The attack tempo was categorized according to the following criteria (Palao et al., 2015): 1) first tempo or quick attack, the hitter jumped before or when the set was done; 2) second tempo, the hitter was taking the last step of the approach when the set was done; 3) third tempo or high attack, the hitter had not started the approach when the set was done; 4) attack on second contact; and 5) out-of-system attack. The efficacy of the reception was evaluated in relation to its success and the options that the actions gave the analyzed team and the opponent. Four levels to categorize the performance were differentiated (Coleman, Neville, & Gordon 1969; Palao et al., 2015): error (0), no attack options for the team in reception (1), limited attack options for the team in reception (2), and maximum team attack options for the team in reception (3).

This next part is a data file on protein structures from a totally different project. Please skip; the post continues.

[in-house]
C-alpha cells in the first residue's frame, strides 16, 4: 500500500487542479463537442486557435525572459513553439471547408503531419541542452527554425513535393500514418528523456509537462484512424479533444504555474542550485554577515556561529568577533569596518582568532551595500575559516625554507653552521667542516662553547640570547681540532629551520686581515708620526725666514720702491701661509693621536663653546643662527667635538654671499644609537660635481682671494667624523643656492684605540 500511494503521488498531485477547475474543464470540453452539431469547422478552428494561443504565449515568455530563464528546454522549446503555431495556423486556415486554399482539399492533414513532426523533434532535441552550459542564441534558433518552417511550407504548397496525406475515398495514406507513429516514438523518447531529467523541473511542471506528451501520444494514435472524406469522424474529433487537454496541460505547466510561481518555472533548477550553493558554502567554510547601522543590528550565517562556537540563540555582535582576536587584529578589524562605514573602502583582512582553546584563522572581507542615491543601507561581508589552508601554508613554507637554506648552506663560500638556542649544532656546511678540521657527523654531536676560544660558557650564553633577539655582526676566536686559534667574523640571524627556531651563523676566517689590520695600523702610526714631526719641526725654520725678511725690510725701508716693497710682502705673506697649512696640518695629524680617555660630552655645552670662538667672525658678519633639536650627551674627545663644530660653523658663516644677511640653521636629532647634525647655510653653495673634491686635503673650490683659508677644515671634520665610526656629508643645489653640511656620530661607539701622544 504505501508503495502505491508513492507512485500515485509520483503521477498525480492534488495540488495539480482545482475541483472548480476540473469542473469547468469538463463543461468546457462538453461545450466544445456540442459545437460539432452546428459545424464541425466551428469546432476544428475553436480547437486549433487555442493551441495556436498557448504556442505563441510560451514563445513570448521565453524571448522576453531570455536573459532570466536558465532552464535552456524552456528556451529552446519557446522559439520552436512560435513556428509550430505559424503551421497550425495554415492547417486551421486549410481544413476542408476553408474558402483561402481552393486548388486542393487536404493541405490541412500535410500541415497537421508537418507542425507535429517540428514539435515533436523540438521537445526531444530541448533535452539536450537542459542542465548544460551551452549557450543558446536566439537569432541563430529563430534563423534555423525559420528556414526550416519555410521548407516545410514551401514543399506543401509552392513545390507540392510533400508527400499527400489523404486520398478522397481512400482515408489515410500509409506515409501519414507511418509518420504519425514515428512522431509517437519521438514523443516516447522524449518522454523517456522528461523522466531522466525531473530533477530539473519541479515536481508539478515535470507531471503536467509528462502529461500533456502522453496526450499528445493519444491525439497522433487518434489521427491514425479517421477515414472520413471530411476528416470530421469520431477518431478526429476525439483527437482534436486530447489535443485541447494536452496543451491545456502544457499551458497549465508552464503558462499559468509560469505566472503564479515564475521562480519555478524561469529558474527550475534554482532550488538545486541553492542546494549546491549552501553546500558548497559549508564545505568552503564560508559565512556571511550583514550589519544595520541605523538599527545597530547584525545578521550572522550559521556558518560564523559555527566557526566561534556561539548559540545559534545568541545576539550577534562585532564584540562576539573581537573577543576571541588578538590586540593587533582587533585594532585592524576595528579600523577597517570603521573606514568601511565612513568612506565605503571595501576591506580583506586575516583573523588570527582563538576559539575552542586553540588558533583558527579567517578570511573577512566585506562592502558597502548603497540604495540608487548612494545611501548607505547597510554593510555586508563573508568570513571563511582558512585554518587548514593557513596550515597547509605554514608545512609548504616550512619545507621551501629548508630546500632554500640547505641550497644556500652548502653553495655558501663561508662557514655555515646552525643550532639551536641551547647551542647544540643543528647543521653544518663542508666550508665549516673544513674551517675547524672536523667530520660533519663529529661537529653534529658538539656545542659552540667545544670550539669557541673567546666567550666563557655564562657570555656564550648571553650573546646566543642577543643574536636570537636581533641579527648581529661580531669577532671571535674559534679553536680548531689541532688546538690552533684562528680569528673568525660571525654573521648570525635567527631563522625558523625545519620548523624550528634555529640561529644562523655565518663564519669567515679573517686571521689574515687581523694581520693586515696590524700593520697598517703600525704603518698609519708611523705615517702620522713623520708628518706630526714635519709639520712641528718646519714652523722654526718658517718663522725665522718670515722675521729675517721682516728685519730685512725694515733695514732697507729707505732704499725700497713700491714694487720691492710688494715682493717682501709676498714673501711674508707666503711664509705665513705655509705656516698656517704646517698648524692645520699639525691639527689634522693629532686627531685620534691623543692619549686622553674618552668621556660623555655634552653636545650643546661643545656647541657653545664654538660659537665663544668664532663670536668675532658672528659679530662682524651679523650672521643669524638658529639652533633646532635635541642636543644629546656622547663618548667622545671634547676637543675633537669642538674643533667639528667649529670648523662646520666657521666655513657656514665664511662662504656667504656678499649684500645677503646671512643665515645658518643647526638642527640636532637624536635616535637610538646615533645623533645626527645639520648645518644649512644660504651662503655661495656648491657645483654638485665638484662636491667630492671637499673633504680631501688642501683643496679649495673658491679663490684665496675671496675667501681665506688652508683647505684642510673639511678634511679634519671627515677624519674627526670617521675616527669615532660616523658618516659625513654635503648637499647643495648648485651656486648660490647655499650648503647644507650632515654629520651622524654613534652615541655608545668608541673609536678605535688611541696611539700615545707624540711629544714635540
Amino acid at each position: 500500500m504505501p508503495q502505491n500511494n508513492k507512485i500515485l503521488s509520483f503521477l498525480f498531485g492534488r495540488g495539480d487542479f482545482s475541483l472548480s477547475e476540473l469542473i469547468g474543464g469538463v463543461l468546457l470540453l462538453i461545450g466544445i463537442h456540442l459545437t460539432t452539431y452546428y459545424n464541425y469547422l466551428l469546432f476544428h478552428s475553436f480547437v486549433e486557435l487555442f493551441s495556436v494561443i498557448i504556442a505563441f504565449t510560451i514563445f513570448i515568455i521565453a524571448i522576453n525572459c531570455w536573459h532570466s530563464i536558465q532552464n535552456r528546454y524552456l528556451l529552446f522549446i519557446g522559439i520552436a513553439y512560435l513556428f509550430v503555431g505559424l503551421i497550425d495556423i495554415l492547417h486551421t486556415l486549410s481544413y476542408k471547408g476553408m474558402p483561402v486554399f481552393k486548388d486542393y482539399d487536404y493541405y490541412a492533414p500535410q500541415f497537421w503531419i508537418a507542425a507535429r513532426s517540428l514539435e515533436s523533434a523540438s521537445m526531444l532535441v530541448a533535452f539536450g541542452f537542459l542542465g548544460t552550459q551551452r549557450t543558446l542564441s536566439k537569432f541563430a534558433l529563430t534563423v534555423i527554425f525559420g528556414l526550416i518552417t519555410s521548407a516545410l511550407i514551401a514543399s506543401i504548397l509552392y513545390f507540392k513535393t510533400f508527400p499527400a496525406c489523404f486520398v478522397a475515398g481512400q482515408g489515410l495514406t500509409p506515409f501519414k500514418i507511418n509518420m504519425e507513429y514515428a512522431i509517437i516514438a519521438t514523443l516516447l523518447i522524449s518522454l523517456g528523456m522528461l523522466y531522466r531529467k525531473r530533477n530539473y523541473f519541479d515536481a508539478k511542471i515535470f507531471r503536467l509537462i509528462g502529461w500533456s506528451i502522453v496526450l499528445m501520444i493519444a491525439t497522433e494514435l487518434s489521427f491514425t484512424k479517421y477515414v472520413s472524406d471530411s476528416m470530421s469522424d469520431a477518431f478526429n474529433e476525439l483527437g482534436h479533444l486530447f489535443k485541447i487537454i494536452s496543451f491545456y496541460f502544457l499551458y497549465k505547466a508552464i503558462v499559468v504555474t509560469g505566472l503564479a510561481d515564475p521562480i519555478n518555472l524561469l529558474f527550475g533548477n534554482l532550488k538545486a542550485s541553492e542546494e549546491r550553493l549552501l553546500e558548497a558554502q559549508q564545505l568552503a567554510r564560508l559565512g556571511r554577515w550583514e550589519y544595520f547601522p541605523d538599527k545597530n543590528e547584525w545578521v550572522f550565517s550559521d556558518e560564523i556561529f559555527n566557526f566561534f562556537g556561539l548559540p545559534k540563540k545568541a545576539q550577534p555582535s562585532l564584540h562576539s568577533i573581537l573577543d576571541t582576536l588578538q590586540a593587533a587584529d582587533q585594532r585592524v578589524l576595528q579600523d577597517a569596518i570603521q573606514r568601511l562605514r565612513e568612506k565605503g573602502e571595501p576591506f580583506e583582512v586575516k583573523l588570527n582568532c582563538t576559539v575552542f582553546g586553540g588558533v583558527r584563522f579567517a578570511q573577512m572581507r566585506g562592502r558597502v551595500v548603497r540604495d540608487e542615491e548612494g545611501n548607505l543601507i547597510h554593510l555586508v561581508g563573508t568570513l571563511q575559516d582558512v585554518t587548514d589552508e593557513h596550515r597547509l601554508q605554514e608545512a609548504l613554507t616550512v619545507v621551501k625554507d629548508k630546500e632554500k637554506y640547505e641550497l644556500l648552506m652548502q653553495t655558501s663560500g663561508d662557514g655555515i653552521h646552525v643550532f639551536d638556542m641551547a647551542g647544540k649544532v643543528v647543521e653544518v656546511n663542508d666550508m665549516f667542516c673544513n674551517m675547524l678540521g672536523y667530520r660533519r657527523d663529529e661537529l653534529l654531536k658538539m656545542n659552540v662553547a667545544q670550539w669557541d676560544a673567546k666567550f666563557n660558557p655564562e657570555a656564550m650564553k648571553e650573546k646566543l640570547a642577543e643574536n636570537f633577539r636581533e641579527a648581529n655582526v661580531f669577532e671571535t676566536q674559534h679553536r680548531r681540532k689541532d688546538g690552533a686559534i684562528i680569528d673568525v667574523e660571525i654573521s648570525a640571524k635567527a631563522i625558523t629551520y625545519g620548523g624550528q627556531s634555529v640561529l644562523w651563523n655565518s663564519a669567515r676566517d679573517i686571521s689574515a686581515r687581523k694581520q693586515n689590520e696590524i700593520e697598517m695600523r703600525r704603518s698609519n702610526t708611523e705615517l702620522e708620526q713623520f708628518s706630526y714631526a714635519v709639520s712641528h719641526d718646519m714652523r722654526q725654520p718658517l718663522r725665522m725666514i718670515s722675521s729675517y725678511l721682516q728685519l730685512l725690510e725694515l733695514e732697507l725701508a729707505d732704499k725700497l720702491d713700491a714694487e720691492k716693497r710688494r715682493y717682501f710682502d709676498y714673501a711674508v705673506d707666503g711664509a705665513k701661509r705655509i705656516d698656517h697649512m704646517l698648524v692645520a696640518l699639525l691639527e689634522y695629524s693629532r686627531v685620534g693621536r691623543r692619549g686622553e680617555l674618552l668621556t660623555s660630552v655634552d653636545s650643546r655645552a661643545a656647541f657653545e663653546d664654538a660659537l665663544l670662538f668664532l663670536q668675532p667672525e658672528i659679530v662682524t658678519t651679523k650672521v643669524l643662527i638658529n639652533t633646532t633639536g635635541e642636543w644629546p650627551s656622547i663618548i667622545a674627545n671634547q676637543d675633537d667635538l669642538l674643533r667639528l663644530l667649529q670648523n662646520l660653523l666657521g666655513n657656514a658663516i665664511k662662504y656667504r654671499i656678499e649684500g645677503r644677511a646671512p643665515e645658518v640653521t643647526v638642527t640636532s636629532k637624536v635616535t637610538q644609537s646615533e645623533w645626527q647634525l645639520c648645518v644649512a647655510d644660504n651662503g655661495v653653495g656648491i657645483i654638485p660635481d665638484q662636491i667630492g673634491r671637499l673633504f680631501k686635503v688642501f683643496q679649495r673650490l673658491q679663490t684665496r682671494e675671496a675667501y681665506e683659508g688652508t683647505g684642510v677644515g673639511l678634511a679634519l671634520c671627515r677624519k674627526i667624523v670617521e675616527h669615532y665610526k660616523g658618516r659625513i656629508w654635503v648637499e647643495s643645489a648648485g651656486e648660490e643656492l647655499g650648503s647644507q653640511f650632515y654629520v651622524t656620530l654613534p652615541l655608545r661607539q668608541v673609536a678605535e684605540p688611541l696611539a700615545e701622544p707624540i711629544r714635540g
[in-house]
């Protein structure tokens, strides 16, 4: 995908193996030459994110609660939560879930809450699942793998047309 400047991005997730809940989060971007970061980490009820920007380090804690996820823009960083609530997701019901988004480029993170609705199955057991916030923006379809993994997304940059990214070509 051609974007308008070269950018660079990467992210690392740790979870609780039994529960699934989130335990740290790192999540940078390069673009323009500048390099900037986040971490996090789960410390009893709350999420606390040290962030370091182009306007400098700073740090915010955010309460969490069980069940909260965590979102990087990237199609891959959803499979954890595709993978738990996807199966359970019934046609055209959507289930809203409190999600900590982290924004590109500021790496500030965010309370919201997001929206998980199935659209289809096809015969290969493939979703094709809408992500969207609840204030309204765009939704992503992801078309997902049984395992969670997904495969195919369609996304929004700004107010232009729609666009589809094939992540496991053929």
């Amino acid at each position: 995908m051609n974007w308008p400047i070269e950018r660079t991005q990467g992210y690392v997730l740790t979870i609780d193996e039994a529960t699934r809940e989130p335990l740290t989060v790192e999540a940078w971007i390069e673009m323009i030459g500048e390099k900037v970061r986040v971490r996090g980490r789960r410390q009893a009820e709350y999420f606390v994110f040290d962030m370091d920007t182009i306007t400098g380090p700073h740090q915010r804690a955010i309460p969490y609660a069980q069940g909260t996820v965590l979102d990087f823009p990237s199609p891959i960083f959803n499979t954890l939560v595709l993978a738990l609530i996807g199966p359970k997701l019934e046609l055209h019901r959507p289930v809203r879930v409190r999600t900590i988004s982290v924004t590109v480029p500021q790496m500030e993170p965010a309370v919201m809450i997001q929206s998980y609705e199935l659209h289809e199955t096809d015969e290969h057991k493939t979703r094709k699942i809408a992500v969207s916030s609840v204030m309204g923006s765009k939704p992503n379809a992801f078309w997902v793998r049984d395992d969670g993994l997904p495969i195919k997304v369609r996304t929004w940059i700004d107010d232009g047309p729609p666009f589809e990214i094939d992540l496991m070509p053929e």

The matches were recorded from a posterior view and at an approximate height of three meters by researchers and/or one of the conference teams. The recording included the entire volleyball court. The quality of the recording allowed for collecting the information regarding the study’s variables (HD 1080p 60 Hz). The observation and coding was done by one of the expert observer (more ten years of experience in volleyball statistics) who was trained following the criteria established by Anguera (2003). The coding was done in a spreadsheet. The quality of the data recorded by the observers was monitored through the elimination of incongruities, random review of the analysis, and spreadsheet cell blocking and/or protecting. Ten percent of the sample was re-analyzed to ensure quality of the data. After training and during the analysis, the inter-observer and intra-observer reliability percentages of the studied variables were calculated between the observer and one of the researchers (Anguera, 2003). The observer had an inter-observer reliability greater than 0.85 and an intra-observer reliability greater than 0.97 for all the studied variables (Cohen’s Kappa).